After god-knows how many victories and multiple track championships in a variety of race cars, Iggy finally decided to shed his open-wheel roots for good in favor of hard-tops which he thought were the wave of the future; and, in many ways, he was right. With NASCAR, born in 1949, beginning to make a name for itself down south, Toledo-based John Marcum was beginning to give the hard-tops a little organization in the north. Marcum called his new club MARC (Midwest Association for Race Cars) and fired up its inaugural season in 1953 with drivers like Buckie Sager, Jim Romine, Pappy Hough, Paul Parks and Egnatius 'Iggy' Katona.
Much like he had done throughout his motorsports career, Katona wasted no time rising to the top of the stock car world with his first MARC championship in 1955. In fact, Katona was an immediate threat in MARC competition in its inaugural season in '53 placing third in the championship point standings in a Hudson behind titans of the day Jim Romine and Buckie Sager. Katona, who switched to Fords for the new season, stepped a little closer in '54 with a runner-up finish in points behind Sager before clinching the first of a record 6 championships the following year. Katona, still utilizing Fords, added 2 more MARC titles in '56 and '57 becoming the first driver to earn three consecutive championships; all that before he would post 3 more titles in '62, '66 & '67. Throughout his incredible MARC/ARCA career, Katona finished in the top-10 points an astonishing 21 consecutive times from '53 through '73, a record still untouched today. In addition to his 6 titles, Katona finished runner-up in championship points in '54, '60, '63, '65 and '70. Katona also finished 3rd in national points in '53, '59, '64 and '71. In other words, when Katona was strapped into a MARC/ARCA machine, he was always in the hunt, no matter the competition, no matter the venue.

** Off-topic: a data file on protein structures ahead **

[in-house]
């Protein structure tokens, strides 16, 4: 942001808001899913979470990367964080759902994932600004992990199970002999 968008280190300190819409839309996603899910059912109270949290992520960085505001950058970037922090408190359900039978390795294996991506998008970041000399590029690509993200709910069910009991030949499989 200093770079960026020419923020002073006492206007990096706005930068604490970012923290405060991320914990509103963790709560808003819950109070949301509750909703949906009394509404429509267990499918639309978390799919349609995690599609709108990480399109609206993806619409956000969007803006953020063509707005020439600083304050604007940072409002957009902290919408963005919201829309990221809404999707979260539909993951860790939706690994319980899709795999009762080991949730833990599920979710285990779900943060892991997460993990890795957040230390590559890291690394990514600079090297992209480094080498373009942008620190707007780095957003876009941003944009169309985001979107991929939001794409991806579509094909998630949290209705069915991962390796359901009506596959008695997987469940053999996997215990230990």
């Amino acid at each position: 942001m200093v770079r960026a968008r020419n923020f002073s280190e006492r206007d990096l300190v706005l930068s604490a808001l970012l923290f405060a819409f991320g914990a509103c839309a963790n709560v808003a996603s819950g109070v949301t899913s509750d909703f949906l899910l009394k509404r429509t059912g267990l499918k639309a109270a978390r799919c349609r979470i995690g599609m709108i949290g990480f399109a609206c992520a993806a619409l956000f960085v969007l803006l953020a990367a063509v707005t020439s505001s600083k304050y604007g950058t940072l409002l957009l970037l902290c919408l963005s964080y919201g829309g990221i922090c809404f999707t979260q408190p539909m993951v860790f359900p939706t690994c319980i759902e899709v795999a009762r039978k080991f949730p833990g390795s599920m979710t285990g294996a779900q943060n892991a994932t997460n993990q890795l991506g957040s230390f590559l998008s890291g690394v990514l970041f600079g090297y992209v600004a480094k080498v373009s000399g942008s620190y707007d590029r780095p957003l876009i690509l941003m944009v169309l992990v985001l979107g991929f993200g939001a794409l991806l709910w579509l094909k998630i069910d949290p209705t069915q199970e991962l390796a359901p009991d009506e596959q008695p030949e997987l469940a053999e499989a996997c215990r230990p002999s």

Among 33 events in 1955, Katona, calling Milan, Michigan his home, chalked up an amazing 31 top-10 finishes as well as 8 victories en route to his first MARC title. The versatile Katona, in a 1955 Ford hard-top, notched wins at tracks like the quarter-mile dirt Bedford Sportsman Park in Ohio twice, two at Toledo's half-mile dirt Raceway Park, two on the half-mile dirt at Sharon Speedway in Pennsylvania, one on the mile-dirt Lakewood Speedway in Atlanta, Georgia and one on the half-mile Lancaster Speedway in South Carolina.